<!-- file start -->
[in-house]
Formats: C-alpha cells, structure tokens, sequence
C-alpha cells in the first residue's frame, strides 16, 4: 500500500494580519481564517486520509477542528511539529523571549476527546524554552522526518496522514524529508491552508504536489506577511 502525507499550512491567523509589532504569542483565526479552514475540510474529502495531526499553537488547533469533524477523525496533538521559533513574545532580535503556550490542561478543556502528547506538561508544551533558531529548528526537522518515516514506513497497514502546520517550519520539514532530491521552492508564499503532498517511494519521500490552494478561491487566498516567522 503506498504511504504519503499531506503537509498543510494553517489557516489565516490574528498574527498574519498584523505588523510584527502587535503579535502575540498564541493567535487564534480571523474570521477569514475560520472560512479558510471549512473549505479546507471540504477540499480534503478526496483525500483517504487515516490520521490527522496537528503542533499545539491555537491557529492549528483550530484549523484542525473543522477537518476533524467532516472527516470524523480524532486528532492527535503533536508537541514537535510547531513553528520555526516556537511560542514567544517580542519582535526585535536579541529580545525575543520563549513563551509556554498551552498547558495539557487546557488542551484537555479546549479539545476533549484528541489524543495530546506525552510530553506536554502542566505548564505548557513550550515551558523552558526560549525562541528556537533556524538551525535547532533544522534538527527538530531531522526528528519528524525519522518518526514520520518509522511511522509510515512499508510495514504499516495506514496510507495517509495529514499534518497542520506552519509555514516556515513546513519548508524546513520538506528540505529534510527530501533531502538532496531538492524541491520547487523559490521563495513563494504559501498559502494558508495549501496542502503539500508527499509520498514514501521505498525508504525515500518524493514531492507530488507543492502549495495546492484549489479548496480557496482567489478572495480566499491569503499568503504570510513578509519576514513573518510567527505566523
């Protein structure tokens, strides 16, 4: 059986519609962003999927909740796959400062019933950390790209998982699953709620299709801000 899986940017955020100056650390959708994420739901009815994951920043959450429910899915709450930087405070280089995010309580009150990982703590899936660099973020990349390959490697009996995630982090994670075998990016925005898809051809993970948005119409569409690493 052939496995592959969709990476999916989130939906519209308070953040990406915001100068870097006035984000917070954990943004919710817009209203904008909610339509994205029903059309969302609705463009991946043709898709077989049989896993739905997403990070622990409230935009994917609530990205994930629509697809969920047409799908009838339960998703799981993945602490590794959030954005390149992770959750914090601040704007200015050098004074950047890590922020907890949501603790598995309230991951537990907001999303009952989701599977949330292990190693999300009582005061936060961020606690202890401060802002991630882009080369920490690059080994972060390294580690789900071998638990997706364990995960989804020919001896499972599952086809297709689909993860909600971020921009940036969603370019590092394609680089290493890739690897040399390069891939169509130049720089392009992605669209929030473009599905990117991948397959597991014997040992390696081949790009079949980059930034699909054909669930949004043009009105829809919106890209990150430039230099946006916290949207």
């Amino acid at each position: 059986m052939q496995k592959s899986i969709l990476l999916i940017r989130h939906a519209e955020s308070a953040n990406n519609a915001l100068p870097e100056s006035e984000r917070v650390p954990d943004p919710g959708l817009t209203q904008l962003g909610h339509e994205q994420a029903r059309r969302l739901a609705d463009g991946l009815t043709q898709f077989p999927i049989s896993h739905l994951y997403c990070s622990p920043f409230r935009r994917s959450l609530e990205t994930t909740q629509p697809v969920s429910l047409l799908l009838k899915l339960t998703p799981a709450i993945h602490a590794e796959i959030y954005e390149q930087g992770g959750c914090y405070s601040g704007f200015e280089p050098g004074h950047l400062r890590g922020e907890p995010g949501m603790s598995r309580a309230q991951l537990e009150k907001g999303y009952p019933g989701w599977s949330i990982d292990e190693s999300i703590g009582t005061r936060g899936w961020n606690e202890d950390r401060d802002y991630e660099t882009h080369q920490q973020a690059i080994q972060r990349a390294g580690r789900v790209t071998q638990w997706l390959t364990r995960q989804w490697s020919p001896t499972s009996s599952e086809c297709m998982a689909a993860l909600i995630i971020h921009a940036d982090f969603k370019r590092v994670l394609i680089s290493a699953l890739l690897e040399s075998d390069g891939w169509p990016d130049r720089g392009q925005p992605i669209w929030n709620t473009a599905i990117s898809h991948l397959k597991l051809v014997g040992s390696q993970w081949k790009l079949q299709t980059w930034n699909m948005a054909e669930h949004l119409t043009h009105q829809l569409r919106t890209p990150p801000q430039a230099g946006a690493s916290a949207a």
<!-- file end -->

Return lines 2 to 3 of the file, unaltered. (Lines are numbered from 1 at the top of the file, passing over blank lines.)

Formats: C-alpha cells, structure tokens, sequence
C-alpha cells in the first residue's frame, strides 16, 4: 500500500494580519481564517486520509477542528511539529523571549476527546524554552522526518496522514524529508491552508504536489506577511 502525507499550512491567523509589532504569542483565526479552514475540510474529502495531526499553537488547533469533524477523525496533538521559533513574545532580535503556550490542561478543556502528547506538561508544551533558531529548528526537522518515516514506513497497514502546520517550519520539514532530491521552492508564499503532498517511494519521500490552494478561491487566498516567522 503506498504511504504519503499531506503537509498543510494553517489557516489565516490574528498574527498574519498584523505588523510584527502587535503579535502575540498564541493567535487564534480571523474570521477569514475560520472560512479558510471549512473549505479546507471540504477540499480534503478526496483525500483517504487515516490520521490527522496537528503542533499545539491555537491557529492549528483550530484549523484542525473543522477537518476533524467532516472527516470524523480524532486528532492527535503533536508537541514537535510547531513553528520555526516556537511560542514567544517580542519582535526585535536579541529580545525575543520563549513563551509556554498551552498547558495539557487546557488542551484537555479546549479539545476533549484528541489524543495530546506525552510530553506536554502542566505548564505548557513550550515551558523552558526560549525562541528556537533556524538551525535547532533544522534538527527538530531531522526528528519528524525519522518518526514520520518509522511511522509510515512499508510495514504499516495506514496510507495517509495529514499534518497542520506552519509555514516556515513546513519548508524546513520538506528540505529534510527530501533531502538532496531538492524541491520547487523559490521563495513563494504559501498559502494558508495549501496542502503539500508527499509520498514514501521505498525508504525515500518524493514531492507530488507543492502549495495546492484549489479548496480557496482567489478572495480566499491569503499568503504570510513578509519576514513573518510567527505566523